During a recent talk at our digital studio in Washington, D.C., I heard Daniela Rus, Director of the Computer Science and AI Laboratory at MIT, point out that humans have hearts and wisdom, and machines have chips and speed. I was struck by how well put this simple combination of the best of the human plus machine could direct us to valuable applications of AI. For example, a Harvard-based team found that an AI method could identify cancer cells with 92% accuracy, while pathologists achieved 96% accuracy. The really astounding outcome was when the human pathologists and AI worked together, and accurately identified 99.5% of cancerous biopsies.
In federal, these human + machine cases are scaling, and I find it useful to look at it from three perspectives: what the government has done in terms of helping the human pivot to the machine, think about the use cases in federal, and consider how we uncover more of those use cases that can help agencies make progress toward their mission.
The Federal Workforce is Adapting
As we start to see the nature of work changing because of AI, I’ve noticed a progression of panel topics from a year ago where the federal government has asked what this means for their own employees, to sharing what they’ve done.
Last year, government was asking whether this technology disruption will mean job loss. Mary Meeker, in the 2018 edition of her highly-influential Internet Trends report, used examples from past disruptions to demonstrate that the number of aircraft jobs (pilots, mechanics, engineers) increased in direct relation to the decline in locomotive jobs (engineers, operators, conductors). She concluded, in response to the question as to whether technology could impact jobs differently this time with “Perhaps…but it would be inconsistent with history as new jobs/services and efficiencies and growth are typically created around new tech.”
The combination of human + machine speaks to the fact that rather than jobs, it is tasks and processes that in many cases will be changed, freeing up time to do other tasks. And it’s this opportunity of “extra time” that’s being explored. For example, GSA has created opportunities for employees to gain new skills and be part of an automation team. It’ll be exciting to see how more and different job categories and career paths are created.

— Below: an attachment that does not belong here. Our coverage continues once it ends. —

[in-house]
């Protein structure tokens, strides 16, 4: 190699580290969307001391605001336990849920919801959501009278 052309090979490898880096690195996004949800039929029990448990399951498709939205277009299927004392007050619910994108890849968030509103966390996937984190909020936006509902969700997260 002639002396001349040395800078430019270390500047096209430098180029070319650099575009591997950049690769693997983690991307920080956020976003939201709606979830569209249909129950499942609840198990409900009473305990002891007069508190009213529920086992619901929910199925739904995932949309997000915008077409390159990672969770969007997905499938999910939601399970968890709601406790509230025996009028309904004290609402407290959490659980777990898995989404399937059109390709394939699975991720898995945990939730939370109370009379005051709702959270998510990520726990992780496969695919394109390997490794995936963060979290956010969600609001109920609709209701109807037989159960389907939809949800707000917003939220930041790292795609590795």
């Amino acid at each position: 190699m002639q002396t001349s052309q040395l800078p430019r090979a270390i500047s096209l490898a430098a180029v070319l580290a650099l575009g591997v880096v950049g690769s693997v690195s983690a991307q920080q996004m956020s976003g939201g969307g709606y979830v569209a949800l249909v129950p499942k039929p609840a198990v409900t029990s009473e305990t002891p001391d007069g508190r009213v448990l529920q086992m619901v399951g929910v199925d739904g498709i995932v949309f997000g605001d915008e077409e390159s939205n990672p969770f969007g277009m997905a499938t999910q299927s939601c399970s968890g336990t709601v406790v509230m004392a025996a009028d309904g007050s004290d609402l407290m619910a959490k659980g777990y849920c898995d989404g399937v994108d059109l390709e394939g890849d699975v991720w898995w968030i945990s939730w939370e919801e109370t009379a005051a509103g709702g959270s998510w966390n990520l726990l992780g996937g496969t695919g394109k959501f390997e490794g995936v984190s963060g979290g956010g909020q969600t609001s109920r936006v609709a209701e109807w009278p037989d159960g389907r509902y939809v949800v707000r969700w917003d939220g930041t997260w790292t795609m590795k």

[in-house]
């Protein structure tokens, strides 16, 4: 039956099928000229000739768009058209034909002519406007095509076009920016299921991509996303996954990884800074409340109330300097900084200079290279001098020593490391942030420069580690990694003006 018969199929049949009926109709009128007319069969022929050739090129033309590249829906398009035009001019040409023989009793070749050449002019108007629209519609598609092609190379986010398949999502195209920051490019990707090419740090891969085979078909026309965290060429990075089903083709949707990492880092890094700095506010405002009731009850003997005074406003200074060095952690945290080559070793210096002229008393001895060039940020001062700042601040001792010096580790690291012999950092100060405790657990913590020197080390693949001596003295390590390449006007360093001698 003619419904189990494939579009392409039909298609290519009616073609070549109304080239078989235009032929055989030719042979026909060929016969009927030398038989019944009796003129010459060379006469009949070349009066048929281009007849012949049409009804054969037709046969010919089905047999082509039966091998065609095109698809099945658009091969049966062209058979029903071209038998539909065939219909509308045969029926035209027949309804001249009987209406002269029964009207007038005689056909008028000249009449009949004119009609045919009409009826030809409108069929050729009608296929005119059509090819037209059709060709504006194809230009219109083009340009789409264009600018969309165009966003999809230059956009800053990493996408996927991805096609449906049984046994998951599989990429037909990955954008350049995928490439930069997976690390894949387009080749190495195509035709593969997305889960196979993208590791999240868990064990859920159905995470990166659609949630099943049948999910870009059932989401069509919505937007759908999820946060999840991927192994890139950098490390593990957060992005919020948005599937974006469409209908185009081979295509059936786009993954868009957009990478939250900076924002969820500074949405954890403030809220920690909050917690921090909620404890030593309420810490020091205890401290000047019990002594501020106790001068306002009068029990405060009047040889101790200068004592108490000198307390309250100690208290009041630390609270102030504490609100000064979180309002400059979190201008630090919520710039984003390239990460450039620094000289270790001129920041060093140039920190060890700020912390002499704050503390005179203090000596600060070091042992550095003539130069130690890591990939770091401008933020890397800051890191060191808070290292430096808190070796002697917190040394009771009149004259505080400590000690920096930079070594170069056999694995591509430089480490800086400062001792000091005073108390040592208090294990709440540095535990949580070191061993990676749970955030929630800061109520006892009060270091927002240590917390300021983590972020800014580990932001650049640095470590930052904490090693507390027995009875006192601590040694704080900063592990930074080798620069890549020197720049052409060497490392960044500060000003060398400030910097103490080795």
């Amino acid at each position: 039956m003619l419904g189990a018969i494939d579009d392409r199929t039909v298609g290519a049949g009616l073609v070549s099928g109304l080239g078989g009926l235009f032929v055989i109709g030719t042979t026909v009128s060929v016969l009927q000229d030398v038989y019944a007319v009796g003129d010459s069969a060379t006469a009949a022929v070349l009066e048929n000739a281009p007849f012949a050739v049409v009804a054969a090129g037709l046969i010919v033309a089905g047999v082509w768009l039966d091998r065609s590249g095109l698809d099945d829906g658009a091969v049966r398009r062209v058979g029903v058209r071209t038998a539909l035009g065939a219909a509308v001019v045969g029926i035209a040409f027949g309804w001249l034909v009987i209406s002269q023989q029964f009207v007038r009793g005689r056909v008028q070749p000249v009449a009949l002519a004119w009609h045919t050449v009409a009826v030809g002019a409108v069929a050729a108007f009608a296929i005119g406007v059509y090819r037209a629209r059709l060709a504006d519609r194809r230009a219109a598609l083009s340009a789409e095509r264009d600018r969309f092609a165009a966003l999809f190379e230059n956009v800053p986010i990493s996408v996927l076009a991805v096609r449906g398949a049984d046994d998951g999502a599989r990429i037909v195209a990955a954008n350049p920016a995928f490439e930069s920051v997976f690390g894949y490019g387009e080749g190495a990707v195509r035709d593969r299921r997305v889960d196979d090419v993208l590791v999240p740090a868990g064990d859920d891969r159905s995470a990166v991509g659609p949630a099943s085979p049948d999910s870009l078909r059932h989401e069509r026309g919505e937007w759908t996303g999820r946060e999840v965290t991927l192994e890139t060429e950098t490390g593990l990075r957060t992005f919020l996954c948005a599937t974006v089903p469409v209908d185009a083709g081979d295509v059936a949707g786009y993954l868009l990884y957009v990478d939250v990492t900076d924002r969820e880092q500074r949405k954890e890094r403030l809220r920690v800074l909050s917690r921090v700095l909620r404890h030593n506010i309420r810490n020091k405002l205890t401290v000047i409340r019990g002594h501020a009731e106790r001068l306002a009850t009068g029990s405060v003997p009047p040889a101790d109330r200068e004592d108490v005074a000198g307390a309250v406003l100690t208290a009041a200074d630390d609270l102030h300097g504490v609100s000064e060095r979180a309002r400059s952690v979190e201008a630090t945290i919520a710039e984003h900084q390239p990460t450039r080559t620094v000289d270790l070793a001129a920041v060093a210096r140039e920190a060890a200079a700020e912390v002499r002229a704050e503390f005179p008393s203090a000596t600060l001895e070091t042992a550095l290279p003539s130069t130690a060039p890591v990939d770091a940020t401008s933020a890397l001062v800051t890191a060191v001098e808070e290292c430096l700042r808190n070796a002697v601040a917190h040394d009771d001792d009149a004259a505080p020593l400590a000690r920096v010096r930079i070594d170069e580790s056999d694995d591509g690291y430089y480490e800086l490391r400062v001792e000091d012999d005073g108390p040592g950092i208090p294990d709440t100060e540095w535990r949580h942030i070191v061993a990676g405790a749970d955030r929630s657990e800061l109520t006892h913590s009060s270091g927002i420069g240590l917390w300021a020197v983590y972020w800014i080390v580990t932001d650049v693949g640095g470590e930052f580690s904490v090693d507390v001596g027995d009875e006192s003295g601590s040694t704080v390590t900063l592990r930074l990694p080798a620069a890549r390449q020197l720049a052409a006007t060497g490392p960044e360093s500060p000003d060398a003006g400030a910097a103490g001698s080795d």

Government Use Cases
To identify how human + machine can be paired effectively, the federal government has also recognized the value of looking at commercial successes, sharing use cases and success stories, in addition to investing in pilots and then scaling.
These pairings include examples such as:
- Case processing: The machine picks out pertinent information from a large amount of data and complex regulations (speed) while the human makes the adjudication decision (wisdom). For example, the machine can review hundreds of pages of supporting documents to select the key paragraphs and pages that are related to a particular case, and the human can use their judgement reviewing pertinent information, rather than using their time searching.
- Fraud detection: The machine finds anomalies through reviewing large amounts of data (speed) while the human decides what action to take, including what additional research may be necessary (wisdom).
Uncovering New Cases of Human + Machine
Given the human + machine equation, one productive way to uncover new insights is by engaging in human centered design thinking plus technology applications. This has been brought together, for example, at an AI Innovation Hub where business can focus on mission objectives, describe goals and challenges, and together with technologists, see how best to combine the machine’s speed with the human’s wisdom.
Another way is to find existing cases that may be new to one’s own agencies. First, see what use cases other agencies have tackled. For example, in a report recently published by the Professional Services Council Foundation on Federal AI Adoption, existing use cases are described, and other agencies can consider whether they have similar issues. In that report, the authors describe how the US Patent and Trademark Office is looking at AI to address the issue of routing applications more efficiently to the correct individuals, as well as helping examiners search for “prior art”, which can include research, products and designs, so that they can make determinations. As agencies read that, they can consider whether routing of inquiries to improve citizen experience is an area of need. In this way, an issue-based mindset vs. jumping to a solution will support the business case.
Federal agencies should be recognized for what they’ve accomplished thus far, and I encourage them to continue to uncover those problems where the pairing of human + machine can make a difference in achieving their mission.
Co-author: Mimi Whitehouse, Manager, Accenture Federal Services Responsible AI Lead
Dominic Delmolino is a GovLoop Featured Contributor. He is the Chief Technology Officer at Accenture Federal Services and leads the development of Accenture federal’s technology strategy. He has been instrumental in establishing Accenture’s federal activities in the open source space and has played a key role in the business by fostering and facilitating federal communities of practice for cloud, DevOps, artificial intelligence and blockchain. You can read his posts here.